Deforestation has reached more than 76 million hectares in the last 40 years, which is around 20% of the forest and the equivalent of the countries of Germany, the United Kingdom, Denmark, Austria and Switzerland combined and as we drink a cup of coffee or read this article, more forest is being burned down. According to INPE (National Institute for Space Research), between 2017 and 2018 the highest level of deforestation of the last 10 years was reached, with more than 7,900 km² of deforestation, but the first eight months of 2019 registered an increase of 92% compared to the same period of 2018, which indicates the acceleration and growth of deforestation that should go in the opposite direction. Although, in absolute terms, the Amazon has large protected areas, representing 43% of its territory, in practice the management of these protected areas and the effectiveness of their protection role are greatly hampered by the scarce resources of the management bodies and the pressures of illegal threats upon these territories.

 

 Given this scenario, what can we do for the Amazon? Continue to read more information about the Brazilian Amazon in our Special Amazon with 3 other posts about: the 7 main threats to the Amazon,  serious projects and NGO´s in the Brazilian Amazon that you can support and what can we do to help save the Amazon.

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5 best tips to plan your trip to a National Park in Brazil http://gogreenbrazil.com/5-best-tips-to-plan-your-trip-to-a-national-park-in-brazil/ http://gogreenbrazil.com/5-best-tips-to-plan-your-trip-to-a-national-park-in-brazil/#respond Wed, 22 May 2019 16:06:40 +0000 http://gogreenbrazil.com/?p=210765 O post 5 best tips to plan your trip to a National Park in Brazil apareceu primeiro em Go Green Brazil.

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Many people ask us why is it so hard to plan a trip to Brazil, especially to National Parks. First of all, I would like to highlight some of the difficulties of planning and travelling in Brazil, so we can map where we need solutions and then get to the point.

1 – Brazil is too big, so logistics is the number one concern.

Brazil has almost the same size as Europe! Imagine planning to start your trip in Berlin, then head to Lisbon, then a couple of days in London and finish in Rome. That´s how a trip in Brazil may look like when you go for famous attractions and don´t understand logistics and distances inside the country.

Unfortunately, Brazil doesn´t connect the country with trains as Europeans are used to and flight connections are not prepared for the tourism in National Parks, which usually are far from the main capital´s airports. Sometimes schedules doesn´t allow you to connect two destinations in a single day and low-cost fares are quite not that low as well.

As distances are far, costs with transportation are the highest concern when planning a trip to National Parks in Brazil. Not only to get to the destinations, but also to get around to the attractions. Cars, boats and fuel are very expensive in Brazil, so take into consideration that the travel agencies have to face those costs in order to provide good cars, boat experiences and take you to the best hidden places.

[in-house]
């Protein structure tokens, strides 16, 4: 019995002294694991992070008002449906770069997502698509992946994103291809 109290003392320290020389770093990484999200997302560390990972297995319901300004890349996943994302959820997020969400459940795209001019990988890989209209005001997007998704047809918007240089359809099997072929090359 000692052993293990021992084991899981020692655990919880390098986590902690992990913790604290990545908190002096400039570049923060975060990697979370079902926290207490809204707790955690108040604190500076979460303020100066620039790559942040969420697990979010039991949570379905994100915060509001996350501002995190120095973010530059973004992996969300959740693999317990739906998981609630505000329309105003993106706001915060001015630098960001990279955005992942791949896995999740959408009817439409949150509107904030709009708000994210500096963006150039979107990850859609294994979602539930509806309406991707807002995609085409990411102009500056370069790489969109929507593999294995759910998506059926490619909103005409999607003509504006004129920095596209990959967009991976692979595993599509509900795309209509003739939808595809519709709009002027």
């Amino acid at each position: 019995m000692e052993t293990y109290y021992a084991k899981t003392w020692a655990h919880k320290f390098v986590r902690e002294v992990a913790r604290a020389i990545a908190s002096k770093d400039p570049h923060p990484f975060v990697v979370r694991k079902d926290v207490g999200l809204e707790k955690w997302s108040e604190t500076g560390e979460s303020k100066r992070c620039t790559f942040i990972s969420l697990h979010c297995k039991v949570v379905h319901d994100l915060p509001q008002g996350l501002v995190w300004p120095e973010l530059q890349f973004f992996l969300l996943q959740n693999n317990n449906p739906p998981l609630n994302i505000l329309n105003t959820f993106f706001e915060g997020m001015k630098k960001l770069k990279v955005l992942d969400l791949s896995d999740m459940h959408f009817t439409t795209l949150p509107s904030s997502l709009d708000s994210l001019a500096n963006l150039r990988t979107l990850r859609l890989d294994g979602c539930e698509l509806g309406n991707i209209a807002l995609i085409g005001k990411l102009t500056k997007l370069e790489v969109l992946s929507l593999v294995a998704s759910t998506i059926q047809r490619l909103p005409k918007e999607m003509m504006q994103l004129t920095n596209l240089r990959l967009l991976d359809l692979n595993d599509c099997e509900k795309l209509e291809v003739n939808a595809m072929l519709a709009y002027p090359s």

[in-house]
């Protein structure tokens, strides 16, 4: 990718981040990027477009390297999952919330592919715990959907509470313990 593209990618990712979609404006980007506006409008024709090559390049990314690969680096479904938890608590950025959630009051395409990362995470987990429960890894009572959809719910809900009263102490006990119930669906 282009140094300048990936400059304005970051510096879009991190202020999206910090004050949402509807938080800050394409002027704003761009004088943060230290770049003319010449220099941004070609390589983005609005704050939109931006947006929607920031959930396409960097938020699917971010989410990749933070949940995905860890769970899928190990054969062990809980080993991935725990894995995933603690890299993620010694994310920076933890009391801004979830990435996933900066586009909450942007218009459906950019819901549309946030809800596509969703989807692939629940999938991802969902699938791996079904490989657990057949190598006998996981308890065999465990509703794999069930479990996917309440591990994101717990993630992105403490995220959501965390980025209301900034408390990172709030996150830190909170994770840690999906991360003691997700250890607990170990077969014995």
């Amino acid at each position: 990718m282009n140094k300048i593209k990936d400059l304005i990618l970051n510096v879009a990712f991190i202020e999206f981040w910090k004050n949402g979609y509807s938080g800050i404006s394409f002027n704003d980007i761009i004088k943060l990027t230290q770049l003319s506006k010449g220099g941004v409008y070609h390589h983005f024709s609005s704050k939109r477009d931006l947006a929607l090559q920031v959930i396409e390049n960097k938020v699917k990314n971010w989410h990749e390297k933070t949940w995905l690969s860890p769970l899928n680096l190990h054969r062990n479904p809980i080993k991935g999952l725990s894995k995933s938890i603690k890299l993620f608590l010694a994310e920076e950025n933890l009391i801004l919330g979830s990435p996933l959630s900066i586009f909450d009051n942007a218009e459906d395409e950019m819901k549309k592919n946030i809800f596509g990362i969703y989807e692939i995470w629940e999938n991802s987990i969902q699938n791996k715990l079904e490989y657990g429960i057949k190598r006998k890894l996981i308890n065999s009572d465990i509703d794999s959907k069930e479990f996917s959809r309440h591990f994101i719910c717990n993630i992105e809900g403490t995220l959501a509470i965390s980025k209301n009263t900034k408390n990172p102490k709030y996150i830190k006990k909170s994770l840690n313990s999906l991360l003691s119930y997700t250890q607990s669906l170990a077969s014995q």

Tip 1: Get familiar with the country´s map. Understand, for example, what kind of transportation is available for the trip you are planning and how far southeast (where Rio is) is from north (where the Amazon is) – that is over 4.000km.

2 – Make sure you match your expectations with the right destinations.

Brazil has a lot to offer. When we say that, something very particular pops up in every person´s mind. For Go Green Brazil, we are focused in exploring National Parks to see their nature and culture. But Brazil has a lot to offer in terms of beaches to rest and for romantic trips or lively cities for night-life and traditional tourism to main attractions. Make sure you know which kind of experience you are willing to get, in order to decide the destinations that best fits you.

Among the National Parks, a second thought has to be made according to the activities you are most interested in. If you are a long-term trekking lover, if you are into the Amazon and the indigenous communities’ kind of trip, or a jungle survival, if you are looking for stunning mountains landscapes or to see wildlife.

 Tip 2: Read carefully about every destination briefing, so you can decide which are the experiences you are looking for and from that, design your logistics in the country.

 

3 – Brazil is not very well prepared for international tourists. Be prepared to handle basics in Portuguese.

As a country that doesn´t rely on tourism as a powerful industry, Brazil still has little field for international visitors to be encouraged to travel in the countryside. US Dollars are usually not accepted anywhere, bank cashiers can be hard to find in some small cities and someone speaking English can be rare, even in hotels and local travel agencies.

 Maybe the worst part for foreigners is to not have enough information in English in road plates and at bus stations, for example. When you need to find somewhere, make sure you have enough surrounding information, such as an important reference place close to your hotel. If you need to ask for information, people will know if they recognize a supermarket name or a main touristic attraction.

 Tip 3: Be prepared with, at least, basic questions in Portuguese so you can look for information when necessary.

 

4 – Safety.

This may be the greatest concern of every visitor when travelling to Brazil. We are used to see a lot of news about violence in Rio and Brazil in general, which can make us think that this is a dangerous place to visit. However, violence in Brazil is much more related to a poverty situation and robbery, rather than to killing and attempts against people´s life. Visiting touristic attractions, staying in good locations and hiring trustful companies, is far from where violence usually takes place. For this matter, always look for the registered travel agencies, with trustful websites and insurance.